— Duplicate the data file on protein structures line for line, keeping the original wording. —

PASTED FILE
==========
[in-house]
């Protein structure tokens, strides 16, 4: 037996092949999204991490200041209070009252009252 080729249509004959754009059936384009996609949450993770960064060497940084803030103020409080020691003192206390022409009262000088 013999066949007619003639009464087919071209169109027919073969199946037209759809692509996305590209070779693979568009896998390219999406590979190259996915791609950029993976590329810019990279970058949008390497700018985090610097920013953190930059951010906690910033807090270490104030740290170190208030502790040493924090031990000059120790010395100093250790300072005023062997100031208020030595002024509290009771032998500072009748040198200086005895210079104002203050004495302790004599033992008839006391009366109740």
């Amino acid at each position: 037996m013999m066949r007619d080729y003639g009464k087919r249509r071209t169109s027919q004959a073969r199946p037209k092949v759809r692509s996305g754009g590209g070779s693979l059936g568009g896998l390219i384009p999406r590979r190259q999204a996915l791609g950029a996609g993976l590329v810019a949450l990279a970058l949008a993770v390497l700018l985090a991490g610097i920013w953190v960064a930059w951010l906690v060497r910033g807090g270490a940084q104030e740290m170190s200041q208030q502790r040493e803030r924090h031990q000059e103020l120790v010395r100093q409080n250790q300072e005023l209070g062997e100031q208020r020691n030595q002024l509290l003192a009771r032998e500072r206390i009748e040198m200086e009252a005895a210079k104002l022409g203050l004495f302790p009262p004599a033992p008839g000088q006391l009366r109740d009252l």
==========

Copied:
[in-house]
């Protein structure tokens, strides 16, 4: 037996092949999204991490200041209070009252009252 080729249509004959754009059936384009996609949450993770960064060497940084803030103020409080020691003192206390022409009262000088 013999066949007619003639009464087919071209169109027919073969199946037209759809692509996305590209070779693979568009896998390219999406590979190259996915791609950029993976590329810019990279970058949008390497700018985090610097920013953190930059951010906690910033807090270490104030740290170190208030502790040493924090031990000059120790010395100093250790300072005023062997100031208020030595002024509290009771032998500072009748040198200086005895210079104002203050004495302790004599033992008839006391009366109740």
């Amino acid at each position: 037996m013999m066949r007619d080729y003639g009464k087919r249509r071209t169109s027919q004959a073969r199946p037209k092949v759809r692509s996305g754009g590209g070779s693979l059936g568009g896998l390219i384009p999406r590979r190259q999204a996915l791609g950029a996609g993976l590329v810019a949450l990279a970058l949008a993770v390497l700018l985090a991490g610097i920013w953190v960064a930059w951010l906690v060497r910033g807090g270490a940084q104030e740290m170190s200041q208030q502790r040493e803030r924090h031990q000059e103020l120790v010395r100093q409080n250790q300072e005023l209070g062997e100031q208020r020691n030595q002024l509290l003192a009771r032998e500072r206390i009748e040198m200086e009252a005895a210079k104002l022409g203050l004495f302790p009262p004599a033992p008839g000088q006391l009366r109740d009252l």